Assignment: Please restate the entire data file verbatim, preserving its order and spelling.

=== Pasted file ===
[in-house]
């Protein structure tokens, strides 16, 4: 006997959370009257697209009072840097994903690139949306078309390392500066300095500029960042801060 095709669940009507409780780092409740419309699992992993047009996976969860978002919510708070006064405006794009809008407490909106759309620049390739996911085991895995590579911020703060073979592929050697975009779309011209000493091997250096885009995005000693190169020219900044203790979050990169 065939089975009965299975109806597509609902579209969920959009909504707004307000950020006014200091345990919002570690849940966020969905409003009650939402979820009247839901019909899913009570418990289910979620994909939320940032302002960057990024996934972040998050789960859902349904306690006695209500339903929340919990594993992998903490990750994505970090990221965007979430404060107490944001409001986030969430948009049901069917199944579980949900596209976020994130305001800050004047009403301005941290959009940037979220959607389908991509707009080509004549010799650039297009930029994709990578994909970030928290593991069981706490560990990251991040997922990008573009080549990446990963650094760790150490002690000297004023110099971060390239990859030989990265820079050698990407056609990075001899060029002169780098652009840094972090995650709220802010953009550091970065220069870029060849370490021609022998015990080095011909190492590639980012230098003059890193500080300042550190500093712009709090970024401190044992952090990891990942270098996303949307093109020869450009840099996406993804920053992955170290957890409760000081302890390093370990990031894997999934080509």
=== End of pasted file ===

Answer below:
[in-house]
């Protein structure tokens, strides 16, 4: 006997959370009257697209009072840097994903690139949306078309390392500066300095500029960042801060 095709669940009507409780780092409740419309699992992993047009996976969860978002919510708070006064405006794009809008407490909106759309620049390739996911085991895995590579911020703060073979592929050697975009779309011209000493091997250096885009995005000693190169020219900044203790979050990169 065939089975009965299975109806597509609902579209969920959009909504707004307000950020006014200091345990919002570690849940966020969905409003009650939402979820009247839901019909899913009570418990289910979620994909939320940032302002960057990024996934972040998050789960859902349904306690006695209500339903929340919990594993992998903490990750994505970090990221965007979430404060107490944001409001986030969430948009049901069917199944579980949900596209976020994130305001800050004047009403301005941290959009940037979220959607389908991509707009080509004549010799650039297009930029994709990578994909970030928290593991069981706490560990990251991040997922990008573009080549990446990963650094760790150490002690000297004023110099971060390239990859030989990265820079050698990407056609990075001899060029002169780098652009840094972090995650709220802010953009550091970065220069870029060849370490021609022998015990080095011909190492590639980012230098003059890193500080300042550190500093712009709090970024401190044992952090990891990942270098996303949307093109020869450009840099996406993804920053992955170290957890409760000081302890390093370990990031894997999934080509």